As it turns out, not even J.P. Morgan's chief global investment officer agreed with him. The same that day Eagles testified, an e-mail went out to clients saying "an enormous amount of speculation" ran up the price" and "140 dollars in July was ridiculous."

    If anyone had any doubts, they were dispelled a few days after that hearing when the price of oil jumped $25 in a single day. That day was Sept. 22.

    Michael Greenberger, a former director of trading for the U.S. Commodity Futures Trading Commission, the federal agency that oversees oil futures, says there were no supply disruptions that could have justified such a big increase.

    "Did China and India suddenly have gigantic needs for new oil products in a single day? No. Everybody agrees supply-demand could not drive the price up $25, which was a record increase in the price of oil. The price of oil went from somewhere in the 60s to $147 in less than a year. And we were being told, on that run-up, 'It's supply-demand, supply-demand, supply-demand,'" Greenberger said.

    A recent report out of MIT, analyzing world oil production and consumption, also concluded that the basic fundamentals of supply and demand could not have been responsible for last year's run-up in oil prices. And Michael Masters says the U.S. Department of Energy's own statistics show that if the markets had been working properly, the price of oil should have been going down, not up.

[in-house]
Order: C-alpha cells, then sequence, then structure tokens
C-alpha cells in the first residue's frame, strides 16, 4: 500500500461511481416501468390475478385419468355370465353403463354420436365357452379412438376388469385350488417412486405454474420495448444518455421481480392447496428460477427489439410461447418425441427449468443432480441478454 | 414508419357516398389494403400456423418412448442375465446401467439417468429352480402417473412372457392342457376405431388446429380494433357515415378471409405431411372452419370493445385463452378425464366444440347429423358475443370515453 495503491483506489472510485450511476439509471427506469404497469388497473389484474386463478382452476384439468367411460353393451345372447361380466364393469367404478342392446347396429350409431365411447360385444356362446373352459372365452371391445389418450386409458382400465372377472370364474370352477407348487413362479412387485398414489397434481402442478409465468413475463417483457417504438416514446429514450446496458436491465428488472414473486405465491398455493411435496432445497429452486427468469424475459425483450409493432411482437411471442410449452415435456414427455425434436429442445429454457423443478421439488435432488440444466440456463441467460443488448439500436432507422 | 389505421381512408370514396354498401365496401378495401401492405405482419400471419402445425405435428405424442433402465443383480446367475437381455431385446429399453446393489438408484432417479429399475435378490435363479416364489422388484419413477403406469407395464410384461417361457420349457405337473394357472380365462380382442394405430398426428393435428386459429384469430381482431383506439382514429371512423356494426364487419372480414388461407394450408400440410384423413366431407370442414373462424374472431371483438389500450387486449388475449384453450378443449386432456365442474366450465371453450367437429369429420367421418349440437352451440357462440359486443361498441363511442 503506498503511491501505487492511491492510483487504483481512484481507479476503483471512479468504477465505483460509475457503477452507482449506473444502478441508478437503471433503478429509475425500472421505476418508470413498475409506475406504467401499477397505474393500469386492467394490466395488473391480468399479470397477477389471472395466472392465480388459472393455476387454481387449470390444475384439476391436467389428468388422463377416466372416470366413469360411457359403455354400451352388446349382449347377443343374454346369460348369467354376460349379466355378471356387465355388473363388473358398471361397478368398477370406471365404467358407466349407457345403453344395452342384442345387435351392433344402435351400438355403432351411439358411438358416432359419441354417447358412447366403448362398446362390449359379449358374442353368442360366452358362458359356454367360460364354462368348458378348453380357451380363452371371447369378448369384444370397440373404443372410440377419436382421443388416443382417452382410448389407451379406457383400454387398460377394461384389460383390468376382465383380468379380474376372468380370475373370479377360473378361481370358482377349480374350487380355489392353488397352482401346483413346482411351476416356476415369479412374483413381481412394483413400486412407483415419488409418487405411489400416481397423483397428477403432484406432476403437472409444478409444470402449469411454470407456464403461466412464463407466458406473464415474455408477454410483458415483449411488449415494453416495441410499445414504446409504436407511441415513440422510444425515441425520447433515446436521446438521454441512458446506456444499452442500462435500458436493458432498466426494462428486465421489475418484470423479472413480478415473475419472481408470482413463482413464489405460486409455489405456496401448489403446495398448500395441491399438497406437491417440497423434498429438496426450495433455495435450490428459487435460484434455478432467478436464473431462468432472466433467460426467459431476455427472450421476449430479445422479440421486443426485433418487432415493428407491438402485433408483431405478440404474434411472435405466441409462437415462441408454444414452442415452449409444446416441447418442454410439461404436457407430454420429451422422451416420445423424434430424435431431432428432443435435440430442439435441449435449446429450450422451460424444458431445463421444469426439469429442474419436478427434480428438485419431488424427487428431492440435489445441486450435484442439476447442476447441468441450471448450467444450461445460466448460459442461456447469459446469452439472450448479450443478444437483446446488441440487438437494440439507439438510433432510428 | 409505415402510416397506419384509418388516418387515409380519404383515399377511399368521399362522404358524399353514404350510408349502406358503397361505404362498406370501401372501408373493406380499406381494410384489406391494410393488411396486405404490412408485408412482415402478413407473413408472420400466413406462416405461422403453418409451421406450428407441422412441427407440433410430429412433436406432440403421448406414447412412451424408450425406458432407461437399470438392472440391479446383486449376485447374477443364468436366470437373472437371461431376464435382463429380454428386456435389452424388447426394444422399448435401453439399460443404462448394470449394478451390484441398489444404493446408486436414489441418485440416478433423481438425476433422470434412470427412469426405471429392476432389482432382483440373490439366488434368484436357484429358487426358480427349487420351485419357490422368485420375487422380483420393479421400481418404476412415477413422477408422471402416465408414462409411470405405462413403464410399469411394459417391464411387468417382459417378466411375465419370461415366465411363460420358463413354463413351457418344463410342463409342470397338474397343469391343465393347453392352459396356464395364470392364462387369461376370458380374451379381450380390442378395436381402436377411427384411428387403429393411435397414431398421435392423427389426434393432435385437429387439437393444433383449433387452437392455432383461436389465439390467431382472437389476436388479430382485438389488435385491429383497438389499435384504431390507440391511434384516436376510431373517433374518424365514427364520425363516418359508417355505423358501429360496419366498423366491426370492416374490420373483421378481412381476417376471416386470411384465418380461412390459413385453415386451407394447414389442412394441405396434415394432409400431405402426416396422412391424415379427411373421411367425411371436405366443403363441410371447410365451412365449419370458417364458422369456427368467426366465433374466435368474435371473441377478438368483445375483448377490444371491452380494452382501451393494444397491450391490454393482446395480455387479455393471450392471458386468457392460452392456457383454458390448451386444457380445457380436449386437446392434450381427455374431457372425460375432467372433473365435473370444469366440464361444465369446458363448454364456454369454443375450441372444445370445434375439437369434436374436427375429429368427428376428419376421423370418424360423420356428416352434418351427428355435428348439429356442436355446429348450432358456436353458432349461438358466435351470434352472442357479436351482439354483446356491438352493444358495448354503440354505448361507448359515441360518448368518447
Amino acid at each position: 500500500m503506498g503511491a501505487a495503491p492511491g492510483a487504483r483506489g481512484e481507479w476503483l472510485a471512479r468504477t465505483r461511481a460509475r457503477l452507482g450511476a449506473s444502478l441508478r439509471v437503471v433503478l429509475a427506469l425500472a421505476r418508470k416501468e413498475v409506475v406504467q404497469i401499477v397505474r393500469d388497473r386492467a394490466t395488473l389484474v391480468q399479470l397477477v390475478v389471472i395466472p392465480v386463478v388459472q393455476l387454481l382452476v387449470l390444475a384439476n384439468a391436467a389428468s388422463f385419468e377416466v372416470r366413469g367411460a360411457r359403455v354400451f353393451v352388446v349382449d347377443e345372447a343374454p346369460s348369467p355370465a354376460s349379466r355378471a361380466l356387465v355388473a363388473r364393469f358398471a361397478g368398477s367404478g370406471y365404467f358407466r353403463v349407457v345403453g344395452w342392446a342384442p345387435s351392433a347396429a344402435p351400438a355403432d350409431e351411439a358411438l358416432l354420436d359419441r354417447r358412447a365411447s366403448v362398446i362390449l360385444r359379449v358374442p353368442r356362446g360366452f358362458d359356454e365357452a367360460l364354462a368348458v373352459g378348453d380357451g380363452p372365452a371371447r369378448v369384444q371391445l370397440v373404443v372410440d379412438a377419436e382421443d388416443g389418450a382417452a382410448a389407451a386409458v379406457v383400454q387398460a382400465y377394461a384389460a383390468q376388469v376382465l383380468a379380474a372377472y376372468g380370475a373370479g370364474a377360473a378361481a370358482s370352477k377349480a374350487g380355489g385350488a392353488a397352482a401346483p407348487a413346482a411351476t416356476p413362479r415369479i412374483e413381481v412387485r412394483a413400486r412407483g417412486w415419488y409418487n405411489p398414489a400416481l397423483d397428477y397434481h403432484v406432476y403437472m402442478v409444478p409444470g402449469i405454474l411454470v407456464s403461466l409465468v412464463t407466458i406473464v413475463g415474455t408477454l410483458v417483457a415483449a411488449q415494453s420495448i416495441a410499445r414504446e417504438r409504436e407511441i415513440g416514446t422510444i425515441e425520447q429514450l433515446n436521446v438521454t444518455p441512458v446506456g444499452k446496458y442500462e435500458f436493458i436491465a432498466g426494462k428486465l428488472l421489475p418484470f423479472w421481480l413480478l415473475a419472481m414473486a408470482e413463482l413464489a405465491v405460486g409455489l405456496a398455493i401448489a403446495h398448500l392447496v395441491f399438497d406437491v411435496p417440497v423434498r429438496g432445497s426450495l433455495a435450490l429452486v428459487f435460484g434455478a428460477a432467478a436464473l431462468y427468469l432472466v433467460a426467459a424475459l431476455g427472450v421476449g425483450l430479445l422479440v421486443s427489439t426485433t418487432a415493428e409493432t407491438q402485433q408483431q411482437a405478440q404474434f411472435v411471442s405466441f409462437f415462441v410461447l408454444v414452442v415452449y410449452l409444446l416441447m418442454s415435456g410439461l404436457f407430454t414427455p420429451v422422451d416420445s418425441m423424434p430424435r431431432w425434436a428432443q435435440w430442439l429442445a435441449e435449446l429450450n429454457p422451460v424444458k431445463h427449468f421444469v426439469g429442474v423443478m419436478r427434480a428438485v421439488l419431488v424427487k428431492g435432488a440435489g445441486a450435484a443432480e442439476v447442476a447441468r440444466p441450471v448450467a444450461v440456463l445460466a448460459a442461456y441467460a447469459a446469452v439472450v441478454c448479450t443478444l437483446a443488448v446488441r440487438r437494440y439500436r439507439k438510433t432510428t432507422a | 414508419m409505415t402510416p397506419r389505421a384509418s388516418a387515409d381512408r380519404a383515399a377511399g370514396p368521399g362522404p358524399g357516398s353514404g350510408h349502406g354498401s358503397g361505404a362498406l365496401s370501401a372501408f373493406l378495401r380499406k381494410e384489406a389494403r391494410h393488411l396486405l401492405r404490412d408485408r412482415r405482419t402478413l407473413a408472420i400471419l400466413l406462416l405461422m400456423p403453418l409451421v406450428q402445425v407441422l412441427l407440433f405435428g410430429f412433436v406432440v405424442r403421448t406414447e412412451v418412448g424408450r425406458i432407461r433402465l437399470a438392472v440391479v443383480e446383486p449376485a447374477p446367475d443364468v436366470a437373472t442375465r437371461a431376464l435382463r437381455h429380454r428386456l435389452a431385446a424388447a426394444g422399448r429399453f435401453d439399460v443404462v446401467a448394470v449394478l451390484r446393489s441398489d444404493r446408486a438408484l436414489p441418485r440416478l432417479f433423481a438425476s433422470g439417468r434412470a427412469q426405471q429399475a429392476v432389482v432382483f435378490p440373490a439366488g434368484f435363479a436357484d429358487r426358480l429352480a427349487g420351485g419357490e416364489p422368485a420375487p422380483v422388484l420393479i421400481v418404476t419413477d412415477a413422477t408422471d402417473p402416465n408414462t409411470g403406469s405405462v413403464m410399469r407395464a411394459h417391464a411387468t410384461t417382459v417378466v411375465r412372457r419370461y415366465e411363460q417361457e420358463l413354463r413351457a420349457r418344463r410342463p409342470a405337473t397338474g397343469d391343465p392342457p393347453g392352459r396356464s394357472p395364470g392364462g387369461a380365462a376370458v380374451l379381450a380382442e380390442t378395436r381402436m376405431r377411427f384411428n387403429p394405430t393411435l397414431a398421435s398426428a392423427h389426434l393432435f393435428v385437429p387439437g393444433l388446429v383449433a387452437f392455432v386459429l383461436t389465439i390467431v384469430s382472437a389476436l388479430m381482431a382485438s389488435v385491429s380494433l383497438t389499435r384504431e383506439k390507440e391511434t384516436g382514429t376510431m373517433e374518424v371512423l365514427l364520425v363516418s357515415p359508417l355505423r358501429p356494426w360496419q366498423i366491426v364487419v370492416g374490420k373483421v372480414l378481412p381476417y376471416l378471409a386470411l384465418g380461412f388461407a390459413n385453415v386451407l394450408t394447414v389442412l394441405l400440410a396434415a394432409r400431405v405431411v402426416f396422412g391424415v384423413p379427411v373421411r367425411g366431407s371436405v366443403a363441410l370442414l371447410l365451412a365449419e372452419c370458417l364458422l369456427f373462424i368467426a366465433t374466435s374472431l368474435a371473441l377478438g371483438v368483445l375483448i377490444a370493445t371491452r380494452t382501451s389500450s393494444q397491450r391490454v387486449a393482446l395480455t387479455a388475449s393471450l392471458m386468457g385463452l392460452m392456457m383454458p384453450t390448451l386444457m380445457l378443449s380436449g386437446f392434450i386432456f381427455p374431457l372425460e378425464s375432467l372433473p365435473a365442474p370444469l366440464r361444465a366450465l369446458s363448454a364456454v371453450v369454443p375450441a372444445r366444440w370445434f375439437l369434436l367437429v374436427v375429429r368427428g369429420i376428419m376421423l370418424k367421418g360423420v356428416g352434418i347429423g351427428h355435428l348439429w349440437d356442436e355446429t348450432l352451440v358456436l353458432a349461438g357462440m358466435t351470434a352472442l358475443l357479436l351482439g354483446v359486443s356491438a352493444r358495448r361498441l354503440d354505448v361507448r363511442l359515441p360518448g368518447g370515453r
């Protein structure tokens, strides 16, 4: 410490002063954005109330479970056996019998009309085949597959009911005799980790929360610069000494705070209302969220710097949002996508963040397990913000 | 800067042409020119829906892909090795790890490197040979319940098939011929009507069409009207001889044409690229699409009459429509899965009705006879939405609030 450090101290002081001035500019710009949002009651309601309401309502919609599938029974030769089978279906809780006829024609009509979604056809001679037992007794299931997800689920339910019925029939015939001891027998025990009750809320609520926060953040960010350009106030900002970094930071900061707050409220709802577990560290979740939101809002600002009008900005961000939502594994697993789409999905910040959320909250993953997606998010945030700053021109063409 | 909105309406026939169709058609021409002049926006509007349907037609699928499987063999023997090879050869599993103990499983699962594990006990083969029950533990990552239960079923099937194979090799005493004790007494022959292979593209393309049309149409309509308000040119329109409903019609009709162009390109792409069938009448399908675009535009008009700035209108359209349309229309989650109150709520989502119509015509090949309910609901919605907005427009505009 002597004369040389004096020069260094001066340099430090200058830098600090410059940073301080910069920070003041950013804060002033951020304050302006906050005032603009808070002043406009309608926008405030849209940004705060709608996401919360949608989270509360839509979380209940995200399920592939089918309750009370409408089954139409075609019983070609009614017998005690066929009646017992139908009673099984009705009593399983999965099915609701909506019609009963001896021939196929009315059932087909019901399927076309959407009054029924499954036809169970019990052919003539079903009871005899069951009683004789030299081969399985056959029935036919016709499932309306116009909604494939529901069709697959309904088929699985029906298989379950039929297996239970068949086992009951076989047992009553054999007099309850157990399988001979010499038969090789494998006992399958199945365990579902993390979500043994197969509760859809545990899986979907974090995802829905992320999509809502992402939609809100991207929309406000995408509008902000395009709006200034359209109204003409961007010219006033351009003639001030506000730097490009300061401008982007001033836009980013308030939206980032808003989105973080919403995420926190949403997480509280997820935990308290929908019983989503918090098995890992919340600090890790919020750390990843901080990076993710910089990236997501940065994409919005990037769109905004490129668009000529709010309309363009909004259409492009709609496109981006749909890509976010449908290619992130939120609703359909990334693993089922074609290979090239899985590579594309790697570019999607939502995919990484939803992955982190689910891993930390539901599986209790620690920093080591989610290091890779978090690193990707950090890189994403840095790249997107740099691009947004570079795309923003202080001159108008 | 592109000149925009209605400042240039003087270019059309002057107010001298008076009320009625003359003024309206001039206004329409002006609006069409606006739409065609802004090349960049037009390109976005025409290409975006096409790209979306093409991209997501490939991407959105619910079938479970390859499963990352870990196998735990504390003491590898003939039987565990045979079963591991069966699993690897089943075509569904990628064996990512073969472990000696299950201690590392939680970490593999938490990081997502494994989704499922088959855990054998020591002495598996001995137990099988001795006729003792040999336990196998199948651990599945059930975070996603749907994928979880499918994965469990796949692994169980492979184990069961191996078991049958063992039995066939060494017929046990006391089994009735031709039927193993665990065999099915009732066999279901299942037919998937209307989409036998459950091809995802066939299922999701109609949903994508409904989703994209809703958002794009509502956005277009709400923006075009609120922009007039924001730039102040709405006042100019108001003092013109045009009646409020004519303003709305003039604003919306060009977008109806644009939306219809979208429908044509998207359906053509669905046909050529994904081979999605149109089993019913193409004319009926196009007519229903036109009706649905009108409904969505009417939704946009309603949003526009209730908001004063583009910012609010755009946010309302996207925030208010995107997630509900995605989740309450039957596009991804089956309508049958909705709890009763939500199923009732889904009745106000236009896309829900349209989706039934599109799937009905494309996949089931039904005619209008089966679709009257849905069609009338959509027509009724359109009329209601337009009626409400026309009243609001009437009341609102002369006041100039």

"From quarter four of '07 until the second quarter of '08 the EIA, the Energy Information Administration, said that supply went up, worldwide supply went up. And worldwide demand went down. So you have supply going up and demand going down, which generally means the price is going down," Masters told Kroft.

    "And this was the period of the spike," Kroft noted.

    "This was the period of the spike," Masters agreed. "So you had the largest price increase in history during a time when actual demand was going down and actual supply was going up during the same period. However, the only thing that makes sense that lifted the price was investor demand."

    Masters believes the investor demand for commodities, and oil futures in particular, was created on Wall Street by hedge funds and the big Wall Street investment banks like Morgan Stanley, Goldman Sachs, Barclays, and J.P. Morgan, who made billions investing hundreds of billions of dollars of their clients’ money.

    "The investment banks facilitated it," Masters said. "You know, they found folks to write papers espousing the benefits of investing in commodities. And then they promoted commodities as a, quote/unquote, 'asset class.' Like, you could invest in commodities just like you could in stocks or bonds or anything else, like they were suitable for long-term investment."

    Dan Gilligan of the Petroleum Marketers Association agreed.

    "Are you saying that companies like Goldman Sachs and Morgan Stanley and Barclays have as much to do with the price of oil going up as Exxon? Or…Shell?" Kroft asked.